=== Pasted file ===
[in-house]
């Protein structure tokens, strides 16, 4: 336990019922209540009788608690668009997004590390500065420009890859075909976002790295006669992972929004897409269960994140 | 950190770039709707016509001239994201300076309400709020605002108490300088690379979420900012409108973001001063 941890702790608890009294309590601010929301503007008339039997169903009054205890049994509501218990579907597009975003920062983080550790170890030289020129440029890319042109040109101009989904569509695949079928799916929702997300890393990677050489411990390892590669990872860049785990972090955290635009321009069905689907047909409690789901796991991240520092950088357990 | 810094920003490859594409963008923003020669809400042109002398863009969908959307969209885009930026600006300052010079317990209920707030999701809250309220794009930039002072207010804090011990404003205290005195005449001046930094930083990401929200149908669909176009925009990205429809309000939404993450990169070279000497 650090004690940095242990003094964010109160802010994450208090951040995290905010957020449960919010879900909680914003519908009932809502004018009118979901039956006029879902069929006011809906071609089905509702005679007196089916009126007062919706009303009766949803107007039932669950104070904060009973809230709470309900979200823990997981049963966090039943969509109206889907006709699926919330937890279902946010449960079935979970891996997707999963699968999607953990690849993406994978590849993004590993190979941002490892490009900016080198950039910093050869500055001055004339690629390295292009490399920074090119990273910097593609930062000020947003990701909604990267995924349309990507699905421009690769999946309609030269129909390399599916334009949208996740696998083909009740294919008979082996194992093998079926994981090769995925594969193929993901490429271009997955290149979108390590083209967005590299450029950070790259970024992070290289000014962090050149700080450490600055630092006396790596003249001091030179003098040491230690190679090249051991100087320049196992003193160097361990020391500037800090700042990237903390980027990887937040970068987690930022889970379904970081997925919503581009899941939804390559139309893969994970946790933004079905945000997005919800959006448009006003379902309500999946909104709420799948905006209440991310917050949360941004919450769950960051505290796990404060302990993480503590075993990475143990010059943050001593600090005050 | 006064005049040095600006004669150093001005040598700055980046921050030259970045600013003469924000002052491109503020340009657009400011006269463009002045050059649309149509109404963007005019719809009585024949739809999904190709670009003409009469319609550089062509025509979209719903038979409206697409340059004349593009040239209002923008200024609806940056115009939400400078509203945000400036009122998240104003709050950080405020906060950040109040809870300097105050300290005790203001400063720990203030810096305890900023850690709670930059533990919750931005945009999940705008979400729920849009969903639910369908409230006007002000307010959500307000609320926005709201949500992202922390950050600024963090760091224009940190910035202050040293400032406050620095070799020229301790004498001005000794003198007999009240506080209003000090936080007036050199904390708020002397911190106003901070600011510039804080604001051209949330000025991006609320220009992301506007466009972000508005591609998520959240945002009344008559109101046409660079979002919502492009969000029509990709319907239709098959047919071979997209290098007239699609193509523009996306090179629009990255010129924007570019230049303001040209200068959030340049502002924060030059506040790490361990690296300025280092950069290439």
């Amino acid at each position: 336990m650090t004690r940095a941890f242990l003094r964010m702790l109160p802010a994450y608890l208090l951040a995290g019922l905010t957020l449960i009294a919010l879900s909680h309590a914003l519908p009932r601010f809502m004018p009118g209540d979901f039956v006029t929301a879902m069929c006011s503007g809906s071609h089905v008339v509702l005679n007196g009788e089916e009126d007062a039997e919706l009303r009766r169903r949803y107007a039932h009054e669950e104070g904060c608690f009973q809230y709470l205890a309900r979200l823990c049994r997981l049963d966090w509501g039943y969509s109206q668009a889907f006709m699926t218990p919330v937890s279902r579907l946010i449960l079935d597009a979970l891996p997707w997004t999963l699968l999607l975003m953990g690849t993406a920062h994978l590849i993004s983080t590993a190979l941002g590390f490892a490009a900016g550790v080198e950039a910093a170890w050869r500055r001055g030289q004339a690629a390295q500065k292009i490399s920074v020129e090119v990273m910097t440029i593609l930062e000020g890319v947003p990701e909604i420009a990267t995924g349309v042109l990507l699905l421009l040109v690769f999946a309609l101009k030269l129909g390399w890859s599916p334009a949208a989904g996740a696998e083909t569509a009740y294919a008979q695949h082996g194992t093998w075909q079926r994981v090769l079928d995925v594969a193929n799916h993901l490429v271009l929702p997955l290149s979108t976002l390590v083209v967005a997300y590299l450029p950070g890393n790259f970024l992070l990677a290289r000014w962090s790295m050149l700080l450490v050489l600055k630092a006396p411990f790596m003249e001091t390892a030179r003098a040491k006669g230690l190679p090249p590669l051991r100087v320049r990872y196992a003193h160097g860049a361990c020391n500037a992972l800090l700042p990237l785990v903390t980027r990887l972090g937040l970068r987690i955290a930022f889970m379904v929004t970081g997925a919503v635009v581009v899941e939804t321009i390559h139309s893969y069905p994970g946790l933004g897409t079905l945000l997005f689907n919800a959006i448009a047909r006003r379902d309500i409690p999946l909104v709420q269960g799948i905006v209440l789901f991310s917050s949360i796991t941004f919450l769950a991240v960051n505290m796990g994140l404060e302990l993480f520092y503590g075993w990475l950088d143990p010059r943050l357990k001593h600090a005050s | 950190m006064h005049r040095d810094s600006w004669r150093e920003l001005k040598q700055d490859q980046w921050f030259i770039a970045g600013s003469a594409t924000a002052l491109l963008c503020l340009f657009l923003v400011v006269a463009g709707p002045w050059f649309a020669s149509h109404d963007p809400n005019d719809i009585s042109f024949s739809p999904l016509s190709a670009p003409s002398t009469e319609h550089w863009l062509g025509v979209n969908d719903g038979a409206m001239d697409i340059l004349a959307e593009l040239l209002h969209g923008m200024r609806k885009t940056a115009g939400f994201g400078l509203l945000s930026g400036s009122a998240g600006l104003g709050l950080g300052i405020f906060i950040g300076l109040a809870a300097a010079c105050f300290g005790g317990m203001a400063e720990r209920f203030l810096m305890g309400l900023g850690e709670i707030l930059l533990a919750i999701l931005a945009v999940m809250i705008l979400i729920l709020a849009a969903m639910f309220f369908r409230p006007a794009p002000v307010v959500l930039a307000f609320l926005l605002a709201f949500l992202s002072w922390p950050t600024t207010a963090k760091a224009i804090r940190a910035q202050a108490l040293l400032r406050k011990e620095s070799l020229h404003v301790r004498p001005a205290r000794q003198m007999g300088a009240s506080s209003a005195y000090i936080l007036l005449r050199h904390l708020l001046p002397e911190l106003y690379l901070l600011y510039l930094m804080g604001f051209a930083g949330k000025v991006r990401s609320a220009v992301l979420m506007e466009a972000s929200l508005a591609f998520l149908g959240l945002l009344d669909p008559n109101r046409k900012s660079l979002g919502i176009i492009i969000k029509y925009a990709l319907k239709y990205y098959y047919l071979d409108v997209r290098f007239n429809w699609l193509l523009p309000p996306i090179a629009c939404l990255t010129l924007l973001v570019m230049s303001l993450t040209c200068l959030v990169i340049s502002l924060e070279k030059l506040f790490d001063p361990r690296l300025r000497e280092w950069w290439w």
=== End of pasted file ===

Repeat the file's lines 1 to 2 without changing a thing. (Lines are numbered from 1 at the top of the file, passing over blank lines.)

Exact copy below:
[in-house]
């Protein structure tokens, strides 16, 4: 336990019922209540009788608690668009997004590390500065420009890859075909976002790295006669992972929004897409269960994140 | 950190770039709707016509001239994201300076309400709020605002108490300088690379979420900012409108973001001063 941890702790608890009294309590601010929301503007008339039997169903009054205890049994509501218990579907597009975003920062983080550790170890030289020129440029890319042109040109101009989904569509695949079928799916929702997300890393990677050489411990390892590669990872860049785990972090955290635009321009069905689907047909409690789901796991991240520092950088357990 | 810094920003490859594409963008923003020669809400042109002398863009969908959307969209885009930026600006300052010079317990209920707030999701809250309220794009930039002072207010804090011990404003205290005195005449001046930094930083990401929200149908669909176009925009990205429809309000939404993450990169070279000497 650090004690940095242990003094964010109160802010994450208090951040995290905010957020449960919010879900909680914003519908009932809502004018009118979901039956006029879902069929006011809906071609089905509702005679007196089916009126007062919706009303009766949803107007039932669950104070904060009973809230709470309900979200823990997981049963966090039943969509109206889907006709699926919330937890279902946010449960079935979970891996997707999963699968999607953990690849993406994978590849993004590993190979941002490892490009900016080198950039910093050869500055001055004339690629390295292009490399920074090119990273910097593609930062000020947003990701909604990267995924349309990507699905421009690769999946309609030269129909390399599916334009949208996740696998083909009740294919008979082996194992093998079926994981090769995925594969193929993901490429271009997955290149979108390590083209967005590299450029950070790259970024992070290289000014962090050149700080450490600055630092006396790596003249001091030179003098040491230690190679090249051991100087320049196992003193160097361990020391500037800090700042990237903390980027990887937040970068987690930022889970379904970081997925919503581009899941939804390559139309893969994970946790933004079905945000997005919800959006448009006003379902309500999946909104709420799948905006209440991310917050949360941004919450769950960051505290796990404060302990993480503590075993990475143990010059943050001593600090005050 | 006064005049040095600006004669150093001005040598700055980046921050030259970045600013003469924000002052491109503020340009657009400011006269463009002045050059649309149509109404963007005019719809009585024949739809999904190709670009003409009469319609550089062509025509979209719903038979409206697409340059004349593009040239209002923008200024609806940056115009939400400078509203945000400036009122998240104003709050950080405020906060950040109040809870300097105050300290005790203001400063720990203030810096305890900023850690709670930059533990919750931005945009999940705008979400729920849009969903639910369908409230006007002000307010959500307000609320926005709201949500992202922390950050600024963090760091224009940190910035202050040293400032406050620095070799020229301790004498001005000794003198007999009240506080209003000090936080007036050199904390708020002397911190106003901070600011510039804080604001051209949330000025991006609320220009992301506007466009972000508005591609998520959240945002009344008559109101046409660079979002919502492009969000029509990709319907239709098959047919071979997209290098007239699609193509523009996306090179629009990255010129924007570019230049303001040209200068959030340049502002924060030059506040790490361990690296300025280092950069290439």